A less utilised option for treatment of obesity and type 2 diabetes in children is bariatric surgery. The results are striking, with 95–100% rates of diabetes remission reported following surgery (Stefater and Inge, 2017). However, surgical treatment is not without its risks, including postoperative complications, micronutrient deficiencies and impaired bone mineral density.

Overall, there is little evidence that lifestyle interventions alone are adequate to treat type 2 diabetes in young people (McGavock et al, 2015), and UK national recommendations support this (NICE, 2015).

Taking a holistic approach
A holistic, multidisciplinary approach is needed to care for young people with type 2 diabetes. These patients report a lower quality of life compared to those with type 1 diabetes (Naughton et al, 2008). One study has reported a prevalence of neuropsychiatric disorders of nearly 20% in those with paediatric type 2 diabetes, with two thirds of these on psychotropic medication (Levitt Katz et al, 2005). Screening for mood disturbances and the subsequent input of a psychologist and/or child and adolescent mental health teams is crucial.

Treatment adherence has been shown to predict HbA1c 1 year after diagnosis (Candler et al, 2018b). Unfortunately, engaging this population in the diabetes service can be challenging. The work of the paediatric diabetes specialist nurse (PDSN) is key to engaging these patients and helping them take ownership of the management. The barriers to self-management are multifaceted (Mulvaney et al, 2008). Improving engagement may involve bringing in other workers or agencies (e.g. youth workers, school nurses) to help support the young person. Checking with the GP as to prescription collection may help understand adherence to medication. In the UK and Europe, type 2 diabetes in children is much more prevalent in those from lower socioeconomic groups (McGavock et al, 2017), and this combined with psychological difficulties may prompt the need for close liaison with social care teams. Positive experiences have been reported in having a social worker as part of the team working with young people with type 2 diabetes (Ciporen, 2012). It is a safeguarding concern if the child is repeatedly not brought to appointments, and this should be escalated accordingly.

Much of the expertise among PDSN teams will be in managing type 1 diabetes; therefore, a way forward might be to identify a dedicated PDSN to take on all cases of type 2 diabetes in each centre and thus concentrate expertise.

Screening for complications
Youth-onset type 2 diabetes is often associated with complications at diagnosis (Copeland et al, 2011), and complications become more prevalent as the condition develops (Pinhas-Hamiel and Zeitler, 2007; Nadeau et al, 2016). Higher rates of nephropathy, hypertension, retinopathy and peripheral neuropathy have been reported in adolescents with type 2 diabetes compared to those with type 1 diabetes despite a shorter duration of disease (Eppens et al, 2006; Dabelea et al, 2017).

Microalbuminuria is of particular concern in young people with type 2 diabetes, with 6.3% of the TODAY study cohort displaying microalbuminuria at baseline (median diabetes duration of 7 months), and 16.6% at 36 months’ follow-up (TODAY Study Group, 2013b). Worryingly, in the UK, over a quarter of newly diagnosed young people with type 2 diabetes did not have their urinary albumin:creatinine ratio measured in the first year following diagnosis (Candler et al, 2018b). Screening for dyslipidaemia is recommended for those with type 2 diabetes, although experience of prescribing statins is limited among paediatric diabetes professionals, with only 14% reporting having prescribed the drug in the last 5 years (Candler et al, 2017).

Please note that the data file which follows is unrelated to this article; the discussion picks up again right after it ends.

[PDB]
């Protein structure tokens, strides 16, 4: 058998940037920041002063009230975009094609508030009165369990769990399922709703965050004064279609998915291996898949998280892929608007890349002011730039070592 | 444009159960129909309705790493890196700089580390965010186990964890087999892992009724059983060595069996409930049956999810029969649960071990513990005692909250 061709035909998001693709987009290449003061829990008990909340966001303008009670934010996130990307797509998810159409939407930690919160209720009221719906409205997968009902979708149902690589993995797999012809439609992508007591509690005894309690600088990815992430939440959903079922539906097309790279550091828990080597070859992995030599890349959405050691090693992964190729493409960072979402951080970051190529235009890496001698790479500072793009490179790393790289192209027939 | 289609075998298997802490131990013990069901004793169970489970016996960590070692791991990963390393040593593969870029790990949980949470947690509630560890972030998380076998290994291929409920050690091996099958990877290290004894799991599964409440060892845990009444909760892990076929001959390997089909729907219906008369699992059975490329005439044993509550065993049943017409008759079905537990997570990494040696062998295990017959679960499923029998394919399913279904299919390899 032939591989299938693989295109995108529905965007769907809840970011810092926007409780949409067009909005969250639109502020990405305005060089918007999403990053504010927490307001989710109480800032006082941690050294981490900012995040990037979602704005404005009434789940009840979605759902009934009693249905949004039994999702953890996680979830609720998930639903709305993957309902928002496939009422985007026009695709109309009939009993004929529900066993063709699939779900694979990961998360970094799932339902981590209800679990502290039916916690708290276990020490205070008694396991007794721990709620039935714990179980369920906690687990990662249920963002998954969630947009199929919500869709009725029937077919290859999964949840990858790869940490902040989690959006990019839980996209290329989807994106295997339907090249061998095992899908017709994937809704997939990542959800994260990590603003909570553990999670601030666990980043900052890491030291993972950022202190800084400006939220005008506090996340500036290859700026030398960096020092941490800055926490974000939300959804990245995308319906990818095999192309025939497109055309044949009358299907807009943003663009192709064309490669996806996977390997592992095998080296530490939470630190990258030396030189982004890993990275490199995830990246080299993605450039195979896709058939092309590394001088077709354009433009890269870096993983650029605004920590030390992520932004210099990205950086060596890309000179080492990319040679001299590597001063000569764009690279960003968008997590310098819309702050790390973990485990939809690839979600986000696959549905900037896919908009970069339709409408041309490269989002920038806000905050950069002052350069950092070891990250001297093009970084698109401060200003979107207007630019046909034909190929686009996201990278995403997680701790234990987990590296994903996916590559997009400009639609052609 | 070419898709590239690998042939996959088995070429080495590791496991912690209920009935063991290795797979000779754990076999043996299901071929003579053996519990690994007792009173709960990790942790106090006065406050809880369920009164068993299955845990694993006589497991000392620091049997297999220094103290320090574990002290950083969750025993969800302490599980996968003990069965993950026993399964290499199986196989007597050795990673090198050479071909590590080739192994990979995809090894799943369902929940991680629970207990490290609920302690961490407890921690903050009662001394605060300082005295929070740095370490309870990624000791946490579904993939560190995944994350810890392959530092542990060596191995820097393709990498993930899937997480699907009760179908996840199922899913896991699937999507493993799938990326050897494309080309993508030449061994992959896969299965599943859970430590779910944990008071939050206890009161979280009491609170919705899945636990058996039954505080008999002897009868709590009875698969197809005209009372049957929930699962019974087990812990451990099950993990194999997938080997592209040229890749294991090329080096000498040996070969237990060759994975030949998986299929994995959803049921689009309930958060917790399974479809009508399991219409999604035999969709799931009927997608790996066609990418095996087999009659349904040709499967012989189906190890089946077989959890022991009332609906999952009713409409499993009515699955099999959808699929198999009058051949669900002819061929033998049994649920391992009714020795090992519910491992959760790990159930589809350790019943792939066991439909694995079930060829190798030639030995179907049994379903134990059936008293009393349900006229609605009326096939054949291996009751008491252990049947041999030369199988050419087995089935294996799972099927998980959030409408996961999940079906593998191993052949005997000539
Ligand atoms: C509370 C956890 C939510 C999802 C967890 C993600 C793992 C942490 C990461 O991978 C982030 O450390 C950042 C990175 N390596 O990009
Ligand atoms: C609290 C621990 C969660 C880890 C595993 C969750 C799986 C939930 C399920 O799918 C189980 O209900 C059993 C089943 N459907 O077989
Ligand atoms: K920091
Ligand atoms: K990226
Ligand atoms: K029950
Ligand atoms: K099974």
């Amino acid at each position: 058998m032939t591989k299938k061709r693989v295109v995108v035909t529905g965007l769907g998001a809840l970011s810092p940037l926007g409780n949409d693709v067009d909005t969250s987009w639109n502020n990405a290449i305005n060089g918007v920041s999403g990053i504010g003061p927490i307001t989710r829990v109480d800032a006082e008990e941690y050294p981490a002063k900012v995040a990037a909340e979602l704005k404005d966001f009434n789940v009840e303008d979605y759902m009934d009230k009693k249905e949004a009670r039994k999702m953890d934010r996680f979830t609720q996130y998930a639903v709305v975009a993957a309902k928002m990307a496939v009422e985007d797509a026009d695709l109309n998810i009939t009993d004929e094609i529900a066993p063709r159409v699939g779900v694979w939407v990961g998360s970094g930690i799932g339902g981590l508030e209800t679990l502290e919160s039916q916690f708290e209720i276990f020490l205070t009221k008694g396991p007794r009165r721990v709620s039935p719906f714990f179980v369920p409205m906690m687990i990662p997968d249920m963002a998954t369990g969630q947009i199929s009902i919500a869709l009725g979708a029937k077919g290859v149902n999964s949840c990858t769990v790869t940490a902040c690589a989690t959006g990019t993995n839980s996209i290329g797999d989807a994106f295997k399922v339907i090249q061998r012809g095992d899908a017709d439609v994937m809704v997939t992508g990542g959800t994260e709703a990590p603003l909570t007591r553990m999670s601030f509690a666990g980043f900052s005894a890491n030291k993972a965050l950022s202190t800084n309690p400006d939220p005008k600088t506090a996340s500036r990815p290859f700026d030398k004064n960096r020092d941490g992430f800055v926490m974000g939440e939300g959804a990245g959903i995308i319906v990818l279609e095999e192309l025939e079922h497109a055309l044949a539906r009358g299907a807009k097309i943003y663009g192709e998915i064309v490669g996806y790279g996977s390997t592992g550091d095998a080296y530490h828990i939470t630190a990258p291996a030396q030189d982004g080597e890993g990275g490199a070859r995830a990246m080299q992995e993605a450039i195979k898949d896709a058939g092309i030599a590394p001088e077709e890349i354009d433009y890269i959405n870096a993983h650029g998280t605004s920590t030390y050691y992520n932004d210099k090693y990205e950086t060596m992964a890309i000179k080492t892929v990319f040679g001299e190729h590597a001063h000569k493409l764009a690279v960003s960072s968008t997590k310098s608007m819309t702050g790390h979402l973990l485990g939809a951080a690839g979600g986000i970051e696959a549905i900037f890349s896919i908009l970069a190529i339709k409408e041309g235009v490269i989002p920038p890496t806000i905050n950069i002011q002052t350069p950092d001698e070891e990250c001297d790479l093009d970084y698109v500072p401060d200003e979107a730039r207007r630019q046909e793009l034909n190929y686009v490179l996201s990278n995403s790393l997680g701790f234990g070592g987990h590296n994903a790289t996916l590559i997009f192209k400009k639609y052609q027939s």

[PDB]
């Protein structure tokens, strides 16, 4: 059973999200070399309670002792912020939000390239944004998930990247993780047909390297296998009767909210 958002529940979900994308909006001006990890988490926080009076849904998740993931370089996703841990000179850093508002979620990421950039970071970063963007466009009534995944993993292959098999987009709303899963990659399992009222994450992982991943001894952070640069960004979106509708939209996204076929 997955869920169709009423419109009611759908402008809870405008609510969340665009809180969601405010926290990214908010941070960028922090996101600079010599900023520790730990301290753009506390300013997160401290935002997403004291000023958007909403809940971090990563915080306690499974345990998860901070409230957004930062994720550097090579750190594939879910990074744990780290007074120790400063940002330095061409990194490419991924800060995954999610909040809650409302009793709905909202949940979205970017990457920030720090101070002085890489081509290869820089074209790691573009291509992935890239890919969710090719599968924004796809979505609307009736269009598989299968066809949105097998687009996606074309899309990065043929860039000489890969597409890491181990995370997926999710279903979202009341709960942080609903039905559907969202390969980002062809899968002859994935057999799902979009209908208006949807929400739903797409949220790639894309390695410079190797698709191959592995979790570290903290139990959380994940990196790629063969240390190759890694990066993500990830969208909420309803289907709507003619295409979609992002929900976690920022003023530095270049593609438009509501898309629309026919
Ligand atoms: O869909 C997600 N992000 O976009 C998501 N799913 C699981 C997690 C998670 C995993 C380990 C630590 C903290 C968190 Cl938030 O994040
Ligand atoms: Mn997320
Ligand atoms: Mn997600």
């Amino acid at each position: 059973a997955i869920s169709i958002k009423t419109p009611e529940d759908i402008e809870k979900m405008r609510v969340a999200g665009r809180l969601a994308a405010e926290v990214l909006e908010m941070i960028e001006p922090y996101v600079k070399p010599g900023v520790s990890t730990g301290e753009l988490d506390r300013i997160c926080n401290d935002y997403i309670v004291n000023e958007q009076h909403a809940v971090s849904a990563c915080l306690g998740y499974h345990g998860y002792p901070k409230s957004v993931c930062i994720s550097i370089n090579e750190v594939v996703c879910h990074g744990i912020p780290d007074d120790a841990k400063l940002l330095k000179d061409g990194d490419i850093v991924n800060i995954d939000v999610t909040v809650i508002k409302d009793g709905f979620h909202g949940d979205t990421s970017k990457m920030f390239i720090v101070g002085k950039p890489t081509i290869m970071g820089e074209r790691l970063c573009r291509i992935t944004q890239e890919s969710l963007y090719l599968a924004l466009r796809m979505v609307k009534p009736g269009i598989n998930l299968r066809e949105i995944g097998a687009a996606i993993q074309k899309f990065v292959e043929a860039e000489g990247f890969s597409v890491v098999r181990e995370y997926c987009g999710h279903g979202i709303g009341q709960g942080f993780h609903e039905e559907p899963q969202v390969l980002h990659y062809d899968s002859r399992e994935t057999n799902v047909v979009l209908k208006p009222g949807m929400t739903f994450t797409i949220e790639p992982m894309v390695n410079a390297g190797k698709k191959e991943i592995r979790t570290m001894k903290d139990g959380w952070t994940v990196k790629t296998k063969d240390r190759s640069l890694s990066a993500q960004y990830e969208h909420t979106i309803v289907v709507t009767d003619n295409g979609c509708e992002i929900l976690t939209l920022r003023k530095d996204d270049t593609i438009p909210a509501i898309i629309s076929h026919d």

Non-alcoholic fatty liver disease has been reported to occur in up to half of young people with type 2 diabetes (Bloomgarden, 2007), and polycystic ovary syndrome has been reported in 15% of girls with type 2 diabetes (Candler et al, 2018b). In our centre, we measure liver function tests yearly in our type 2 diabetes cases. While there are limited data in young people, obstructive sleep apnoea has been reported in 70–90% of adults with type 2 diabetes (Rice et al, 2012). Therefore, ISPAD has recommended additional screening for these conditions in its guidelines (Zeitler et al, 2018), though these are not included in the NICE (2015) guideline.

Both NICE (2015) and ISPAD (Zeitler et al, 2018) have produced guidance on screening for the above complications in young people with diabetes. A summary of the recommendations is shown in Table 1.

Conclusion
Type 2 diabetes is becoming more prevalent in the paediatric population, especially among adolescent girls and those of non-Caucasian ethnicity. Paediatric diabetes professionals may not be experienced in managing children with type 2 diabetes and, therefore, clear guidance and recommendations are needed. Research should explore ways to optimise care in this little-studied population of people with type 2 diabetes to prevent serious complications in the future.

Acknowledgement and disclaimer
Research conducted by TC and JH-S and mentioned in this article was funded through the National Institute for Health Research, Biomedical Research Centre Funding Scheme. This is an independent opinion from Bristol Biomedical Research Centre in the National Institute for Health Research Biomedical Research Centre and Unit Funding Scheme. The views expressed in this publication are those of the authors and not necessarily those of the NHS, the NIHR or the Department of Health and Social Care.